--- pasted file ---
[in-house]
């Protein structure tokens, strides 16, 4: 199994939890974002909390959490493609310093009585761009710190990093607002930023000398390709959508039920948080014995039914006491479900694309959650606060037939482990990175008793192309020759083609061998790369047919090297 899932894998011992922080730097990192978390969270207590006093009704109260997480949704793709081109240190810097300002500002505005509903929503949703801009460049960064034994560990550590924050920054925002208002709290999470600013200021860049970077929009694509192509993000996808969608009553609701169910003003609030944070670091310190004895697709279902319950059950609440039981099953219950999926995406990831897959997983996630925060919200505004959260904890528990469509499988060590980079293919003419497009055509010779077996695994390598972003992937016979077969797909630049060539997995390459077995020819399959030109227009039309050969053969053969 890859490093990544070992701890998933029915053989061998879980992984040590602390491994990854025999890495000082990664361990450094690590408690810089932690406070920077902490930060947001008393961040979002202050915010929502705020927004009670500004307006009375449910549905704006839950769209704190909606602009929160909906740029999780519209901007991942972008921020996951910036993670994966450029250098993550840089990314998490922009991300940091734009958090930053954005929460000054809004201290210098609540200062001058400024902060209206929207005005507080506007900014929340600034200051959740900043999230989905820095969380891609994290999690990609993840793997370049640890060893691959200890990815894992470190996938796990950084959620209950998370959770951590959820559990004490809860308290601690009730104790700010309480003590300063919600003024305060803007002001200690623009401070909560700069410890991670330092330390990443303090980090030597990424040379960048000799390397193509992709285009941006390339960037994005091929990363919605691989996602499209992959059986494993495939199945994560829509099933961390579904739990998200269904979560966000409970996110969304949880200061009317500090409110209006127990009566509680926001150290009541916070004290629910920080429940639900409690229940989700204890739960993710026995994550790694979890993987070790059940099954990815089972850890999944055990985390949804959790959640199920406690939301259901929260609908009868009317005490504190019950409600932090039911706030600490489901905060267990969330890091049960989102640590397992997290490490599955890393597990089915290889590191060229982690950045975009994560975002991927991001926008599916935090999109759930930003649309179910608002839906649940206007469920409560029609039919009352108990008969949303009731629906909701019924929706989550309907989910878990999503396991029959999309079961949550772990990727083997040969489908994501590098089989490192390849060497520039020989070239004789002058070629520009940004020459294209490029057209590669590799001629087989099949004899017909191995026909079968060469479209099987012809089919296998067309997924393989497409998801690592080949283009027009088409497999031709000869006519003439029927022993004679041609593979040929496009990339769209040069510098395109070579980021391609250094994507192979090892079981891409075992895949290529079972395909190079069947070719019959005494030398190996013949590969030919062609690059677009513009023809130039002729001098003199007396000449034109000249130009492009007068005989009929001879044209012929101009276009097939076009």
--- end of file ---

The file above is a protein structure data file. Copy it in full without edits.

[in-house]
């Protein structure tokens, strides 16, 4: 199994939890974002909390959490493609310093009585761009710190990093607002930023000398390709959508039920948080014995039914006491479900694309959650606060037939482990990175008793192309020759083609061998790369047919090297 899932894998011992922080730097990192978390969270207590006093009704109260997480949704793709081109240190810097300002500002505005509903929503949703801009460049960064034994560990550590924050920054925002208002709290999470600013200021860049970077929009694509192509993000996808969608009553609701169910003003609030944070670091310190004895697709279902319950059950609440039981099953219950999926995406990831897959997983996630925060919200505004959260904890528990469509499988060590980079293919003419497009055509010779077996695994390598972003992937016979077969797909630049060539997995390459077995020819399959030109227009039309050969053969053969 890859490093990544070992701890998933029915053989061998879980992984040590602390491994990854025999890495000082990664361990450094690590408690810089932690406070920077902490930060947001008393961040979002202050915010929502705020927004009670500004307006009375449910549905704006839950769209704190909606602009929160909906740029999780519209901007991942972008921020996951910036993670994966450029250098993550840089990314998490922009991300940091734009958090930053954005929460000054809004201290210098609540200062001058400024902060209206929207005005507080506007900014929340600034200051959740900043999230989905820095969380891609994290999690990609993840793997370049640890060893691959200890990815894992470190996938796990950084959620209950998370959770951590959820559990004490809860308290601690009730104790700010309480003590300063919600003024305060803007002001200690623009401070909560700069410890991670330092330390990443303090980090030597990424040379960048000799390397193509992709285009941006390339960037994005091929990363919605691989996602499209992959059986494993495939199945994560829509099933961390579904739990998200269904979560966000409970996110969304949880200061009317500090409110209006127990009566509680926001150290009541916070004290629910920080429940639900409690229940989700204890739960993710026995994550790694979890993987070790059940099954990815089972850890999944055990985390949804959790959640199920406690939301259901929260609908009868009317005490504190019950409600932090039911706030600490489901905060267990969330890091049960989102640590397992997290490490599955890393597990089915290889590191060229982690950045975009994560975002991927991001926008599916935090999109759930930003649309179910608002839906649940206007469920409560029609039919009352108990008969949303009731629906909701019924929706989550309907989910878990999503396991029959999309079961949550772990990727083997040969489908994501590098089989490192390849060497520039020989070239004789002058070629520009940004020459294209490029057209590669590799001629087989099949004899017909191995026909079968060469479209099987012809089919296998067309997924393989497409998801690592080949283009027009088409497999031709000869006519003439029927022993004679041609593979040929496009990339769209040069510098395109070579980021391609250094994507192979090892079981891409075992895949290529079972395909190079069947070719019959005494030398190996013949590969030919062609690059677009513009023809130039002729001098003199007396000449034109000249130009492009007068005989009929001879044209012929101009276009097939076009």